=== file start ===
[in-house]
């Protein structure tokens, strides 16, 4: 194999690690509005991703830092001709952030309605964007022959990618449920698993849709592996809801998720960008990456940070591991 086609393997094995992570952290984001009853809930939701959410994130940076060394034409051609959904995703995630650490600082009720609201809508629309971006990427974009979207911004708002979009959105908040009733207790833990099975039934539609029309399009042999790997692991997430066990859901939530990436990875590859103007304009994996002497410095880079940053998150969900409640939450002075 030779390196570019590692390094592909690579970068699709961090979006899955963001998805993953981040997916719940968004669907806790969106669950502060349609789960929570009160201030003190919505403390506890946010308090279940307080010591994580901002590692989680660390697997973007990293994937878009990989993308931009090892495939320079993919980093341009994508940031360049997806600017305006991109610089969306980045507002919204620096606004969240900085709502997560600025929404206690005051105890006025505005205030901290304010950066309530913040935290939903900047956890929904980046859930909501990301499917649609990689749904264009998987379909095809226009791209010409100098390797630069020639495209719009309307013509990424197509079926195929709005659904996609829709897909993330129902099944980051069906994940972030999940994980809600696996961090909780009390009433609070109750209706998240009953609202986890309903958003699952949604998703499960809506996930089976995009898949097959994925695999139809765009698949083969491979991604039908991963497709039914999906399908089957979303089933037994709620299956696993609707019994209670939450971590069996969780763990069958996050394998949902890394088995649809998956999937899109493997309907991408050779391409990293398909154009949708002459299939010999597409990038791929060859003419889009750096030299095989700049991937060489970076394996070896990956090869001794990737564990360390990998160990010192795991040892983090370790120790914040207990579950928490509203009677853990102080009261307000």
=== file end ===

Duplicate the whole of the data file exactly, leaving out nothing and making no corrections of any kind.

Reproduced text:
[in-house]
């Protein structure tokens, strides 16, 4: 194999690690509005991703830092001709952030309605964007022959990618449920698993849709592996809801998720960008990456940070591991 086609393997094995992570952290984001009853809930939701959410994130940076060394034409051609959904995703995630650490600082009720609201809508629309971006990427974009979207911004708002979009959105908040009733207790833990099975039934539609029309399009042999790997692991997430066990859901939530990436990875590859103007304009994996002497410095880079940053998150969900409640939450002075 030779390196570019590692390094592909690579970068699709961090979006899955963001998805993953981040997916719940968004669907806790969106669950502060349609789960929570009160201030003190919505403390506890946010308090279940307080010591994580901002590692989680660390697997973007990293994937878009990989993308931009090892495939320079993919980093341009994508940031360049997806600017305006991109610089969306980045507002919204620096606004969240900085709502997560600025929404206690005051105890006025505005205030901290304010950066309530913040935290939903900047956890929904980046859930909501990301499917649609990689749904264009998987379909095809226009791209010409100098390797630069020639495209719009309307013509990424197509079926195929709005659904996609829709897909993330129902099944980051069906994940972030999940994980809600696996961090909780009390009433609070109750209706998240009953609202986890309903958003699952949604998703499960809506996930089976995009898949097959994925695999139809765009698949083969491979991604039908991963497709039914999906399908089957979303089933037994709620299956696993609707019994209670939450971590069996969780763990069958996050394998949902890394088995649809998956999937899109493997309907991408050779391409990293398909154009949708002459299939010999597409990038791929060859003419889009750096030299095989700049991937060489970076394996070896990956090869001794990737564990360390990998160990010192795991040892983090370790120790914040207990579950928490509203009677853990102080009261307000």